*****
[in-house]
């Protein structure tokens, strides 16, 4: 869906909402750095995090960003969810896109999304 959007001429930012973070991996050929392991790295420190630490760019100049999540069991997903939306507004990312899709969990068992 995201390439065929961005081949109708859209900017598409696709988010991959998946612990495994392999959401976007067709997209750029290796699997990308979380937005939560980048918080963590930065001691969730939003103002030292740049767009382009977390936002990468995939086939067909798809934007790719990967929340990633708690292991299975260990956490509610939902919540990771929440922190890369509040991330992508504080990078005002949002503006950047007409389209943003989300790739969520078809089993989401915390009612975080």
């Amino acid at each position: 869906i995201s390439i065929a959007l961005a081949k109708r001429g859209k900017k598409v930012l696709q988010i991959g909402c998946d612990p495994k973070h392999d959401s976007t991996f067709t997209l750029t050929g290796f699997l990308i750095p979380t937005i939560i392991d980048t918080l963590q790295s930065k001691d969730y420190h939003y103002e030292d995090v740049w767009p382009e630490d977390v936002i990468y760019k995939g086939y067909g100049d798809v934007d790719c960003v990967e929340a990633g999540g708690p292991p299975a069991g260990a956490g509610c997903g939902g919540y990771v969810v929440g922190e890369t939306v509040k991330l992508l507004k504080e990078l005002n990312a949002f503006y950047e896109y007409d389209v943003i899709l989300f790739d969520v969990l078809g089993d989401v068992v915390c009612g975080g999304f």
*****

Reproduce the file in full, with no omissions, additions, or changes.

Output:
[in-house]
């Protein structure tokens, strides 16, 4: 869906909402750095995090960003969810896109999304 959007001429930012973070991996050929392991790295420190630490760019100049999540069991997903939306507004990312899709969990068992 995201390439065929961005081949109708859209900017598409696709988010991959998946612990495994392999959401976007067709997209750029290796699997990308979380937005939560980048918080963590930065001691969730939003103002030292740049767009382009977390936002990468995939086939067909798809934007790719990967929340990633708690292991299975260990956490509610939902919540990771929440922190890369509040991330992508504080990078005002949002503006950047007409389209943003989300790739969520078809089993989401915390009612975080």
């Amino acid at each position: 869906i995201s390439i065929a959007l961005a081949k109708r001429g859209k900017k598409v930012l696709q988010i991959g909402c998946d612990p495994k973070h392999d959401s976007t991996f067709t997209l750029t050929g290796f699997l990308i750095p979380t937005i939560i392991d980048t918080l963590q790295s930065k001691d969730y420190h939003y103002e030292d995090v740049w767009p382009e630490d977390v936002i990468y760019k995939g086939y067909g100049d798809v934007d790719c960003v990967e929340a990633g999540g708690p292991p299975a069991g260990a956490g509610c997903g939902g919540y990771v969810v929440g922190e890369t939306v509040k991330l992508l507004k504080e990078l005002n990312a949002f503006y950047e896109y007409d389209v943003i899709l989300f790739d969520v969990l078809g089993d989401v068992v915390c009612g975080g999304f």